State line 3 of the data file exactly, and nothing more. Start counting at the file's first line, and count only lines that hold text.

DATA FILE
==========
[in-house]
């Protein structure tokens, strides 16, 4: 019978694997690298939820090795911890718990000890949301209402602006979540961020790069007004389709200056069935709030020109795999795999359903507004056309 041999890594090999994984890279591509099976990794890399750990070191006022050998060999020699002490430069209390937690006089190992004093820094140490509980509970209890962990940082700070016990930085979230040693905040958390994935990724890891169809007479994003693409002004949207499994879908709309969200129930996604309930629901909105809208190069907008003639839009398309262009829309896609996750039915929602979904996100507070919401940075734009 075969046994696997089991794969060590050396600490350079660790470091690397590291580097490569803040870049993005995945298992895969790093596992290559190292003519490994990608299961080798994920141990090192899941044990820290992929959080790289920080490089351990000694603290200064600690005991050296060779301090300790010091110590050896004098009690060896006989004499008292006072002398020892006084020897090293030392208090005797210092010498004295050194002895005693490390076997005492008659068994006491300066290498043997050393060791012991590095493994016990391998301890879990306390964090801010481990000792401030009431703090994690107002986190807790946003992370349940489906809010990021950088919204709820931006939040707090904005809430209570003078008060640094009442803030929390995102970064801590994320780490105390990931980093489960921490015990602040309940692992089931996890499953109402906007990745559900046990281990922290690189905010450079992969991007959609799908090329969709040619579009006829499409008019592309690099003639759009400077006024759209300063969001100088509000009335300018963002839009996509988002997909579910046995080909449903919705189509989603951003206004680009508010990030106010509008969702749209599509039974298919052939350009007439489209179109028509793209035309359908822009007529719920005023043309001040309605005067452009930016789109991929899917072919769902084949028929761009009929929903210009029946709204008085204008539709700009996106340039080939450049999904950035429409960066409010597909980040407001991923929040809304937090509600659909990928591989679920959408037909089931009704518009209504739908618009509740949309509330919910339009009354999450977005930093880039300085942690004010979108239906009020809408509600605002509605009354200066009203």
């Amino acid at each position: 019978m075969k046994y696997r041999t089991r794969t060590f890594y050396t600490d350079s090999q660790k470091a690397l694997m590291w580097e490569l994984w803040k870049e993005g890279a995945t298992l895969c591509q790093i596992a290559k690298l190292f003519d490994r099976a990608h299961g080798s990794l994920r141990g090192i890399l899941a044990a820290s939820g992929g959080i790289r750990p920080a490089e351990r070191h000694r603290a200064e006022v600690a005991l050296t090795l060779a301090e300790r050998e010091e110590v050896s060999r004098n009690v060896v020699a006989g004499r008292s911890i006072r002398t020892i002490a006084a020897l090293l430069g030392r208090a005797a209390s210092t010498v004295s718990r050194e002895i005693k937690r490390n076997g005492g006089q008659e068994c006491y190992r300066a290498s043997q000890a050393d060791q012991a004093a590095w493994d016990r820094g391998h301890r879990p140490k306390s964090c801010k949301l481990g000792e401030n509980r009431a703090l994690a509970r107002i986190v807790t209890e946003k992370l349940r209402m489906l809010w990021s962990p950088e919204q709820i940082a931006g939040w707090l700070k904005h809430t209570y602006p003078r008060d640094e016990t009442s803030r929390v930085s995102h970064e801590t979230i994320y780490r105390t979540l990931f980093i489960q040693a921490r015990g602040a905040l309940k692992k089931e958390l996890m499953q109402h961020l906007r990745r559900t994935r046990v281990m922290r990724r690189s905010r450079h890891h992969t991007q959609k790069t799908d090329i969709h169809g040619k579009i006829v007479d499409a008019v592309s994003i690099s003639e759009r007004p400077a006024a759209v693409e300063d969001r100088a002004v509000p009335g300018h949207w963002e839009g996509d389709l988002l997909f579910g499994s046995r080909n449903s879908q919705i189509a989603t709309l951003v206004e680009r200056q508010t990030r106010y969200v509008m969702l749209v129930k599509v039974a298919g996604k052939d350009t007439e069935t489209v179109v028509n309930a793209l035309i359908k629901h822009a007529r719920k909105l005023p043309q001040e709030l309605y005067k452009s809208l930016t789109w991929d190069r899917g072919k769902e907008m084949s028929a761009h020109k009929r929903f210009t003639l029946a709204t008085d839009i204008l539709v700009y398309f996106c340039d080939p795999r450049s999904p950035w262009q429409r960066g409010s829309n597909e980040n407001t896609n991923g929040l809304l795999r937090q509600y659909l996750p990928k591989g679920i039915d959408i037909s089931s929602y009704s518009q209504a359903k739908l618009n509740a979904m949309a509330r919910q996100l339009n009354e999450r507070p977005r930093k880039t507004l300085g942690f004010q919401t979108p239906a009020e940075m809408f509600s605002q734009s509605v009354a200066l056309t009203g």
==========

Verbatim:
């Amino acid at each position: 019978m075969k046994y696997r041999t089991r794969t060590f890594y050396t600490d350079s090999q660790k470091a690397l694997m590291w580097e490569l994984w803040k870049e993005g890279a995945t298992l895969c591509q790093i596992a290559k690298l190292f003519d490994r099976a990608h299961g080798s990794l994920r141990g090192i890399l899941a044990a820290s939820g992929g959080i790289r750990p920080a490089e351990r070191h000694r603290a200064e006022v600690a005991l050296t090795l060779a301090e300790r050998e010091e110590v050896s060999r004098n009690v060896v020699a006989g004499r008292s911890i006072r002398t020892i002490a006084a020897l090293l430069g030392r208090a005797a209390s210092t010498v004295s718990r050194e002895i005693k937690r490390n076997g005492g006089q008659e068994c006491y190992r300066a290498s043997q000890a050393d060791q012991a004093a590095w493994d016990r820094g391998h301890r879990p140490k306390s964090c801010k949301l481990g000792e401030n509980r009431a703090l994690a509970r107002i986190v807790t209890e946003k992370l349940r209402m489906l809010w990021s962990p950088e919204q709820i940082a931006g939040w707090l700070k904005h809430t209570y602006p003078r008060d640094e016990t009442s803030r929390v930085s995102h970064e801590t979230i994320y780490r105390t979540l990931f980093i489960q040693a921490r015990g602040a905040l309940k692992k089931e958390l996890m499953q109402h961020l906007r990745r559900t994935r046990v281990m922290r990724r690189s905010r450079h890891h992969t991007q959609k790069t799908d090329i969709h169809g040619k579009i006829v007479d499409a008019v592309s994003i690099s003639e759009r007004p400077a006024a759209v693409e300063d969001r100088a002004v509000p009335g300018h949207w963002e839009g996509d389709l988002l997909f579910g499994s046995r080909n449903s879908q919705i189509a989603t709309l951003v206004e680009r200056q508010t990030r106010y969200v509008m969702l749209v129930k599509v039974a298919g996604k052939d350009t007439e069935t489209v179109v028509n309930a793209l035309i359908k629901h822009a007529r719920k909105l005023p043309q001040e709030l309605y005067k452009s809208l930016t789109w991929d190069r899917g072919k769902e907008m084949s028929a761009h020109k009929r929903f210009t003639l029946a709204t008085d839009i204008l539709v700009y398309f996106c340039d080939p795999r450049s999904p950035w262009q429409r960066g409010s829309n597909e980040n407001t896609n991923g929040l809304l795999r937090q509600y659909l996750p990928k591989g679920i039915d959408i037909s089931s929602y009704s518009q209504a359903k739908l618009n509740a979904m949309a509330r919910q996100l339009n009354e999450r507070p977005r930093k880039t507004l300085g942690f004010q919401t979108p239906a009020e940075m809408f509600s605002q734009s509605v009354a200066l056309t009203g």